Wednesday, July 18, 2007

Your Sixth-Dimensional Self

One of the more extraordinary claims I make in my book is that what we think of as the "soul" is more akin to Marvin Minsky's "Society of Mind" concept, and that we spend our lives integrating and rejecting various meme-systems floating out there in the dimensions, and the particular subset we have taken on at any one moment defines who we are... but this is a system that changes somewhat over our lives. This gives us an easy way to answer the old conundrum, where do all the new souls come from? There were less than ten million of us on the planet in 10,000 BC, 2.5 billion of us in 1950, now we're around 6.5 billion! Statistically, the chances of any one of us here today being the reincarnated soul of a person who lived on this planet in the last two thousand years are becoming vanishingly small, down into lottery ticket territory. Unless...

By the time we have imagined that timelessness is a real description of our place in the cosmos, and that what we think of as a soul is a specific collection of memes, then there is no reason to assume that there is a limit to the perceived number of souls, or the locations in time of those souls. In fact, there is no reason to assume that you couldn't walk up to someone on the street right now and realize that you have met another incarnation of yourself! But it gets even stranger than that.

Living on a Mobius Strip
According to my way of imagining the dimensions, in our physical bodies we are each on the equivalent of a mobius strip, travelling down a specific "line of time" in the fourth dimension, unaware of the twists and turns that we are making in the dimensions above. I have written much about what this means in the fifth dimension, including the fact that Theodor Kaluza proved and Einstein eventually agreed that the field equations of gravity and light can be combined if they are defined in the fifth dimension, not the fourth-dimensional space-time that seems to have become stuck in the general public's mind more easily. Most people are unaware that the basic aspects of our physical reality are being defined in the fifth dimension.

Imagining my fourth dimensional body as an undulating snake, with my conceived self at one end and my deceased self at the other, is one of the starting points of my visual way of imagining the dimensions. Imagining the fifth dimensional branches of choice and possibility that extend out from this moment shows how a hard determinist could look back in time and see the proof that there is only one reality, because after the fact that is all we can see; while a person believing in free will can look forward into the fifth dimension and see that their future is not written in stone after all. However: going through that exercise artificially diminishes the size and import of what has come before, since the undulating snake leading back to the beginning of my physical body seems to be much smaller than the exploding dandelion seed of the possible branches set before me from this moment forward.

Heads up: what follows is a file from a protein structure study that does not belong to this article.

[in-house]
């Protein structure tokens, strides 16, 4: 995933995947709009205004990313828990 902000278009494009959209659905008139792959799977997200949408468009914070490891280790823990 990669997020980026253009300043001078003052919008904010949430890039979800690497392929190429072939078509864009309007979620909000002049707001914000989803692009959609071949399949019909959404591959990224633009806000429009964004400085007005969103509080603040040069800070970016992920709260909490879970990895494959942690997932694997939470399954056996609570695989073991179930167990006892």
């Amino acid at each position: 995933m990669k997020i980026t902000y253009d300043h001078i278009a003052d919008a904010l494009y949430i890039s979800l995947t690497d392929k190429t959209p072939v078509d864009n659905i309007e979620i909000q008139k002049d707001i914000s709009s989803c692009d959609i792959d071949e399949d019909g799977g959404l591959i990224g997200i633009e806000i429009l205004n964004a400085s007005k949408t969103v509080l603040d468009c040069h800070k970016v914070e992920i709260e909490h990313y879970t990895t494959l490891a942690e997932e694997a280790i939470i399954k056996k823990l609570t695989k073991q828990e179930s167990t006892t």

"Angels of Possibility"
So now, let's think of our bodies in the sixth dimension, which contains all possible timelines for our particular universe. Where is my sixth dimensional self the largest? If you think about it for a moment, you will see it is at the moment of conception. From there, the branching possibilities that will get me to some version of my adult self are exponentially larger than any time thereafter. This seems to relate to Terence McKenna's "timewave zero" concept, which suggests that novelty increases as the end of the universe approaches, but it is the mirror image at "right angles" to his idea: the possible cusps of change that an embryo or even a small child have before them are absolutely immense compared to the more limited subset that we have left to choose from by the time we are adults. Here is one of the more often-quoted paragraphs from my book:

"The beautiful blossoming potential we see in a newborn child is an immensely attractive thing. The angels of possibility that swirl around a toddler’s head can be breathtaking if we catch even a fleeting glimpse. And there is nothing as sad as the tragedy of a child who has been mistreated or abused, and whose life may never be the same because of it. Even from our limited window in the lower dimensions, it is easy for us to intuitively understand what is magical and wonderful about the promise of a child, a promise that is held within the sixth dimension."

Religious teachings which say we should approach the Lord as a little child resonate with this idea as well. That reverence, that sense of wonder, that appreciation of the novelty and the vast potential that are held in every instant of time, in every quark and neutrino, and in the spirit energy all around us is part of an awakening that all of us as adults yearn for. On the other hand, whether we are talking about the death of a spirit or the death of a physical body, what we are really talking about is what happens when those processes cease to be interested in "what happens next".

"And in The End..."
What does timelessness mean for me? Because time is an illusion, it means that once any of us breaks out of our physical reality, there we will find all the other branches of our sixth dimensional selves, waiting to greet us and compare notes on the journey, and see how everything fits together.

And that is what enjoying the journey should always be about.


A link to this video can be found at

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